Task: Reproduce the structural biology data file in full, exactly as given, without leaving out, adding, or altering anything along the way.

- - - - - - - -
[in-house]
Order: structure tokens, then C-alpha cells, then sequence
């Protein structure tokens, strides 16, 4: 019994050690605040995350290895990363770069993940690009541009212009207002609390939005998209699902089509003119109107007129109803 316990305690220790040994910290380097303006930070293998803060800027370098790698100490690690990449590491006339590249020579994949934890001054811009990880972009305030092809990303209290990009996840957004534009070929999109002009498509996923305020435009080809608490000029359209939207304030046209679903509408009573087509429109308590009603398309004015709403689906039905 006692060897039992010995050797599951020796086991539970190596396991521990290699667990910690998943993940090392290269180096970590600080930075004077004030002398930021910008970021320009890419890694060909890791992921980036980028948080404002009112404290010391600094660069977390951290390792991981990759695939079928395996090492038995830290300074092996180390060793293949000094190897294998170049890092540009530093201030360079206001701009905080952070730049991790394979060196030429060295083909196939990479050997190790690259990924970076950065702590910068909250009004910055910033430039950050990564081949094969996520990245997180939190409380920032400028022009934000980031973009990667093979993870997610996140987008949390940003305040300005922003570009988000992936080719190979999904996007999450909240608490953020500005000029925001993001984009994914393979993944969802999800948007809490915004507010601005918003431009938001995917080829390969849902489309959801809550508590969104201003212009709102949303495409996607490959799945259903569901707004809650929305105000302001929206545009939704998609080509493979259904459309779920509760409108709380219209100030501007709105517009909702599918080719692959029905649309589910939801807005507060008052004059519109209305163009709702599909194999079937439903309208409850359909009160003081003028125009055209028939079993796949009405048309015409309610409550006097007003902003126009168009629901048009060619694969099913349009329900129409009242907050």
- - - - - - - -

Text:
[in-house]
Order: structure tokens, then C-alpha cells, then sequence
């Protein structure tokens, strides 16, 4: 019994050690605040995350290895990363770069993940690009541009212009207002609390939005998209699902089509003119109107007129109803 316990305690220790040994910290380097303006930070293998803060800027370098790698100490690690990449590491006339590249020579994949934890001054811009990880972009305030092809990303209290990009996840957004534009070929999109002009498509996923305020435009080809608490000029359209939207304030046209679903509408009573087509429109308590009603398309004015709403689906039905 006692060897039992010995050797599951020796086991539970190596396991521990290699667990910690998943993940090392290269180096970590600080930075004077004030002398930021910008970021320009890419890694060909890791992921980036980028948080404002009112404290010391600094660069977390951290390792991981990759695939079928395996090492038995830290300074092996180390060793293949000094190897294998170049890092540009530093201030360079206001701009905080952070730049991790394979060196030429060295083909196939990479050997190790690259990924970076950065702590910068909250009004910055910033430039950050990564081949094969996520990245997180939190409380920032400028022009934000980031973009990667093979993870997610996140987008949390940003305040300005922003570009988000992936080719190979999904996007999450909240608490953020500005000029925001993001984009994914393979993944969802999800948007809490915004507010601005918003431009938001995917080829390969849902489309959801809550508590969104201003212009709102949303495409996607490959799945259903569901707004809650929305105000302001929206545009939704998609080509493979259904459309779920509760409108709380219209100030501007709105517009909702599918080719692959029905649309589910939801807005507060008052004059519109209305163009709702599909194999079937439903309208409850359909009160003081003028125009055209028939079993796949009405048309015409309610409550006097007003902003126009168009629901048009060619694969099913349009329900129409009242907050």